Notes: The soundtrack to this one-shot is Cosmic Dancer, by T Rex.
Summary: Xander is dying and Spike wants to dance. Futurefic.
“Dance,” the challenge was issued, slicing into the night. Deep drag of his cigarette, smoke moving about his head, fading his edges, only just visible in the dim light cast by the streetlamps. “Let’s dance,” he repeated, slight wince at the sting of sweat trickling over the cut on his lip. The air smelt like petrol and rain but all he could smell was the smoke in his fag and the hot copper tang in his mouth.
“You’re insane,” the other man replied, incredulous stare as he shoved his hands in his pockets, felt the dry rasp of the cold scratch his throat. He wasn’t used to the bone deep cold London was so famous for – body still counting on the enveloping warmth of the Californian sun.
“So are you,” Spike reasoned, sudden grin, teeth tainted pink with blood – his, for once. “So why not dance?”
“Because I’m bleeding, because I don’t feel like making an ass of myself by jigging around on the sidewalk at 3am and because there’s no music to dance to … should I go on?” Xander said, sharp ragged cough ripping the edges of his words, malignant monster that didn’t care whether he wanted to die or not.
“You’ve survived worse, it’s a pavement you yankee moron and since when have we required music to dance?” the reply was harsh, bordering on hurt. Xander held his hand out, beckoning. Spike didn’t misunderstand or misconstrue - handed over his cigarette without a word and leant against the grimy brick wall. They pretended they weren’t disappointed because that was what they did. Had always done.
“You’re serious?” Xander asked after a beat, look so thoughtful he could almost pass for a scholar – glasses, white shirt, neat black trousers. But the glasses were cracked, his shirt stained with blood and his trousers were slung low about his lips, belt lost in the fight. So, perhaps more like an expelled scholar.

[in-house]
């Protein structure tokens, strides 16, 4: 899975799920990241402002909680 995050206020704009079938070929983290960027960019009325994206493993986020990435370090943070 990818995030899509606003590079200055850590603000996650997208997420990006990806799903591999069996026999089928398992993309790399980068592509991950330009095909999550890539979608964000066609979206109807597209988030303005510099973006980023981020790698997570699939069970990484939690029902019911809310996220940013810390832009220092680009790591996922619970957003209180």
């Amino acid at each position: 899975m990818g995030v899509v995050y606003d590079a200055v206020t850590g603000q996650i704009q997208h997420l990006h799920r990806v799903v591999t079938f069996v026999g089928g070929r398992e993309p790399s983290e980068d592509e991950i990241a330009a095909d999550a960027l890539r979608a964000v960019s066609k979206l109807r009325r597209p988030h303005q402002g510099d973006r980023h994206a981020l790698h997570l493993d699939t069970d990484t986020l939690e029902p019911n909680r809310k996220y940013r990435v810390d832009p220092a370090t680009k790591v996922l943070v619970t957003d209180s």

“Why wouldn’t I be?” the answer was slightly mocking, Spike shifting so that his arms were crossed over his chest as he stared up at the moon - defiant boy with unruly curls and a leather coat that didn’t fit.
“Alright,” Xander heard himself say, hiss that’s lost the biting wind when he drops the cigarette into a puddle and takes a step forward. Spike’s gaze snaps downwards, back to the man with ash white spikes and the coat of a woman he killed. Xander was only just starting to realise that this was the same person as the boy he’d seen moments before – man, boy, vampire – meshed into the person before him. Spike took his left hand, and held it tight, used his right arm to wrap around Xander’s waist and began to sway.
“Can you hear it?” he asked, forced breath that wasn’t warm by Xander’s ear, the only other sound was their boots sloshing in dirty water and the distant wail of sirens.
“What? The police cars?” voice too loud, slight stumble over an uneven slab, awkward and feeling out of his element. Of course he was out of his element – to be in one’s element, they should be on their own turf. Xander’s turf was currently a giant hole in the ground.
“No. Something else,” Spike said, words flowing into the rain and petrol as though he was part of the city rather than being an intruder to it like Xander was.
“I’m dying,” Xander replied, as though that were the answer even though he knew it wasn’t. Spike’s movements paused, his fingers tightened so that it nearly hurt. “Lung cancer,” he added, and right on cue he felt his chest spasm and words were lost to the ice hacking at his throat.